PHILADELPHIA — Anne Berg, a history professor at the University of Pennsylvania, was born and raised in Germany, and while her parents are basically hippies, she said, her grandparents were Nazis.
That close connection led Berg to a vocation as a scholar of Nazi Germany, exploring the role played by people, she said, “who rocked me to sleep.” Now, Berg is among many academics and others watching what she calls a “rapid descent toward fascism,” in the United States, right from her home in Fishtown.
Back in 2017, she was already drawing parallels with prewar Germany but warned her students against “catastrophizing.” No longer.
“To expect that things are going to return to normal is irresponsible,” Berg said. “People need to be aware of the risks we are facing right now.”
Is American Democracy at risk? After last week’s volatile debate, with a belligerent President Donald Trump signaling paramilitary white supremacist groups to “stand by,” repeatedly calling the voting process into question and raising the specter of postelection violence, lots of Americans may have joined a growing chorus of academics and others who have sounded the alarm for, in some cases, years.
“We have to understand, we are not immune from what has happened in other parts of the world and other time periods,” said Nikol Alexander-Floyd, a Rutgers University political science professor. “This is what a potential coup looks like.”
Post-debate, on a scale of 0 to 100, with 100 being a total democratic breakdown, a survey of independent experts by the Protect Democracy Project scored the current level of threat to American democracy at 56, indicating “substantial erosion.”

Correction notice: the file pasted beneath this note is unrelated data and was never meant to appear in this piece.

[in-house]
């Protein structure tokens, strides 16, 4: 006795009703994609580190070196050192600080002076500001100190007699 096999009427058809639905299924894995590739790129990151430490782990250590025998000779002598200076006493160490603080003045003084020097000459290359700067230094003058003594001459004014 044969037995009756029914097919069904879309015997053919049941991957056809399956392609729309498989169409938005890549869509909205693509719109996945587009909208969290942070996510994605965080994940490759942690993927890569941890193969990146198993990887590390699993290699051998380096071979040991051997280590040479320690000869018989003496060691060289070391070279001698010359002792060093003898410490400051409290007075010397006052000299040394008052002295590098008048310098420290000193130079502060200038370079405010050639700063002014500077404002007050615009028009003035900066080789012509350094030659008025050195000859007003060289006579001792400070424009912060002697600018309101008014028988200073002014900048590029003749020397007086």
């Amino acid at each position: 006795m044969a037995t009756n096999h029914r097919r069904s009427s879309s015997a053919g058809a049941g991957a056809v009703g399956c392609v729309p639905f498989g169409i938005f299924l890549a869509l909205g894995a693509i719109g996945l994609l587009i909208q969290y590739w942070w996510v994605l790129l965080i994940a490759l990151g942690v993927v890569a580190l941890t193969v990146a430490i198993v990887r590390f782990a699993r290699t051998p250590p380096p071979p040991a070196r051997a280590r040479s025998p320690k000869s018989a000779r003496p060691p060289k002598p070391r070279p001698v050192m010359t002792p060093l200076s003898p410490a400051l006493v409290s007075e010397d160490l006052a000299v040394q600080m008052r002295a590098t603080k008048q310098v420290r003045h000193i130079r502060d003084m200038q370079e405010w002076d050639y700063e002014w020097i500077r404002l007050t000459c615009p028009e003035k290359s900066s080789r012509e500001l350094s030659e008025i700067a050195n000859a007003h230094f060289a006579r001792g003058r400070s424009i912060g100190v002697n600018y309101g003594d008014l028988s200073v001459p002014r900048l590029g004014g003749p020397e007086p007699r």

“We’re on a knife’s edge,” said Eddie S. Glaude Jr., chair of the department of African American studies at Princeton University. “The Republic is in serious jeopardy.”
But even while drawing historical parallels to countries that have faced totalitarianism, or have experienced contested elections that became violent — Germany, Kenya, Venezuela, Ukraine — scholars interviewed last week have advice (vote), and say it is more difficult to truly predict where the country is headed.
“My biggest concern has been President Trump’s statements calling into question the integrity of our election process,” says Sarah Bush, a Philadelphia-based Yale professor who studies democracies worldwide, focusing on conditions causing voters to lose faith in elections. She also has taught at Penn.
“I worry that this will discourage people from voting or from accepting results,” she said. “I am concerned that the U.S. is at more risk of postelection instability and even violence than it has been in the past.”
Still, scholars say, a backsliding democracy is still a democracy that can be protected and fortified, from the bottom up even if not from the top down.
“People understand the window is closing for us to stop this,” says filmmaker and authoritarian scholar Andrea Chalupa, cohost with author Sarah Kendzior of the Gaslit Nation podcast, which has been sounding the alarm about rising autocracy under Trump since 2018.
“In autocracies like Turkey and Russia, even when up against the autocracy of a dictatorship, local elections do matter,” said Chalupa, whose film, Mr. Jones, takes place in Stalinist Ukraine, during the Holodomor, the catastrophic famine. “The most crucial thing Americans must be doing right now is getting to know local government from bottom to top and running for office themselves.”
Glaude sees Trump as “that loud indicator,” sitting in “the sweet spot of unbridled greed and racism.” But he also views the current threat as an outgrowth of a 40-year ideology that challenged the notion of a strong central government, “eviscerating the notion of public good.”